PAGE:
Nothing startling was expected on Monday; but we were disappointed. The noise sounded like the roar of thunder; we had heard similar sounds emanate from Modder River; but these were undoubtedly louder and nearer. It soon became evident that they could not be thunder-claps; they were too continuous and unceasing. We listened for six hours to the incessant booming of British artillery—the finest in the world! What else could it be! Would there be a Boer left, we asked ourselves, would one survive to depict the carnage around him. The guns in action must have numbered forty or fifty. Soon a great rush was made for the debris heaps on the Reservoir side—whence, through a glass, the shells could be seen bursting in rapid succession at Spytfontein. Strong though the position admittedly was, its defenders could never resist a cannonade so awful. It was the famous, disastrous battle of Magersfontein that was in progress. But of that we then knew nothing. We knew not that hundreds of the Highland Brigade lay dead, nor that while Kimberley was brimming over with enthusiasm at the prospect of immediate freedom, dismay was rampant everywhere else. There we were, twenty miles from the scene of slaughter, looking on, not only ignorant of the truth, but entirely mistaken in our assumption that it was what we wished it to be.
The sight of what appeared to be a balloon (and we soon discovered that it was nothing else) excited tremendous interest. It ascended and descended repeatedly during the battle, apparently for the purpose of locating the enemy and directing the fire of Methuen's guns. We had been inundated with narratives of the extraordinary strength of the positions into which Boer ingenuity had converted the kopjes of Magersfontein. No further attention was paid to these tales, for lyddite was a terrible thing—that could move kopjes. It was but a matter of hours until the Column would be with us, unless, indeed, it paused for rest. The next day, we felt, would end the Siege of Kimberley, and bring again into vogue good dinners, buttered bread, and—something to drink.
When firing ceased at length, the Beaconsfield Town Guard determined to make a noise on their own account. The easiest way to do it was to sound the alarm; and they did sound it, with right good will. They had observed a large party of the enemy clearing out of Alexandersfontein, and were possessed of an hallucination that it portended an attack on Beaconsfield. These wolf-cries, however, were venial faults; they denoted watchfulness; we were not disposed to take umbrage at small things; it was a day of victory. No suspicion of the truth flashed through our minds to upset our comfortable conclusions. Our ignorance was bliss; the folly of wisdom was to manifest itself all too soon.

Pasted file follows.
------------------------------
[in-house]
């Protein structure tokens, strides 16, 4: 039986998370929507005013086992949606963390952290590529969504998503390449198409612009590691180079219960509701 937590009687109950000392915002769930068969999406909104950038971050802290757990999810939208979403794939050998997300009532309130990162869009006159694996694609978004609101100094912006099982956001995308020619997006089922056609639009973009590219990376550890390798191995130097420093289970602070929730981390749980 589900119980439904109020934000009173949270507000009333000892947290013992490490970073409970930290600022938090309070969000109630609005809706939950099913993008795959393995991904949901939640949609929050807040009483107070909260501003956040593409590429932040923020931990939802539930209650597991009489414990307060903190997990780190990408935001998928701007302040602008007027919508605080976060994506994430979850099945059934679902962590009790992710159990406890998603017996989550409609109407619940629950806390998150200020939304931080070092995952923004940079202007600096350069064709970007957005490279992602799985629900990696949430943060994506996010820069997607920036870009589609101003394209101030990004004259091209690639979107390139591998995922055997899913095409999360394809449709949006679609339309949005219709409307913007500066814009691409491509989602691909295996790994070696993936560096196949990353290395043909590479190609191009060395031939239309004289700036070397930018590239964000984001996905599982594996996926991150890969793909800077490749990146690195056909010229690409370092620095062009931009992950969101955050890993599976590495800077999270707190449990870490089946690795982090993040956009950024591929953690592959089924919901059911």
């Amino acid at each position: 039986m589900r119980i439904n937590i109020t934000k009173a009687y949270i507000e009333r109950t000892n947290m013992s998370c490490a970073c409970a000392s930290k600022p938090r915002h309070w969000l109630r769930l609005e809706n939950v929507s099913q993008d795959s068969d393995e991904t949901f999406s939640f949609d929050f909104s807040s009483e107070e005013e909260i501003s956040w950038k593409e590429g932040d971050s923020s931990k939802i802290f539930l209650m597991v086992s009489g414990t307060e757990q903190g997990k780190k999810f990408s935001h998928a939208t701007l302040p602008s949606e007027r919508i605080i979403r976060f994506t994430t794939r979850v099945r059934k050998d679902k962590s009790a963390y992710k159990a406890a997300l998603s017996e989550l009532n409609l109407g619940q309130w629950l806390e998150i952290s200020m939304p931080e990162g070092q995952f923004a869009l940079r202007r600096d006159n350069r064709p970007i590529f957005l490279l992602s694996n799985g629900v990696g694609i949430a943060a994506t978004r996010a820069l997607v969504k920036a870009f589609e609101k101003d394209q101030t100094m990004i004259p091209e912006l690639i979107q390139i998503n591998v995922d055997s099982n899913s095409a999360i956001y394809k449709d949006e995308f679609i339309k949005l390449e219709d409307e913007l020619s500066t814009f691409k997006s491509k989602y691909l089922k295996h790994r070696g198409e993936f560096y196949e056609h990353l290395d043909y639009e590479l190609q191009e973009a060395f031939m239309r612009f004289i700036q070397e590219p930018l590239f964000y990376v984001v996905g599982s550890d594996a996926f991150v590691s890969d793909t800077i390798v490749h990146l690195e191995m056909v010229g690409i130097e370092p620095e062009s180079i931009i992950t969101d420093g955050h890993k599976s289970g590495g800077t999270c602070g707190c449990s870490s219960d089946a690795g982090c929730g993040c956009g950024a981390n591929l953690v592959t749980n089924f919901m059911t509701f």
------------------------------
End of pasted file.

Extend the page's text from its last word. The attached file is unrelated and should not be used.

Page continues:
The Advertiser had news at last—authentic news and fresh; and forth from Stockdale Street was launched a three-penny "Special," to tell of the balloon "we" had seen and of the cannon "we" had heard. That was all. We put down our tickeys without a murmur. In the fulness of our hearts we said the paper had to live. The revenue from its advertising columns was a cypher, since there was so little to advertise about, and so little need to advertise anything that was about. The "ads." had fallen off only in the sense that they were no longer paid for. They were still printed (to fill up space); and very annoying reading they made. Before, there was some truth in them; now, there was none. How we sighed for the times of extreme individualism.
In the afternoon a football match was played. The gate-money was handed over to the Widows' and Orphans' Fund. Our happy speculations on what happened at Magersfontein served a good purpose here in stimulating the generosity of the spectators. A team of our visitors (the Lancashire Regiment) lined up against the pick of the Citizen Soldiers. The game was well contested, but the superior discipline of the Colonel's lot told, and they won.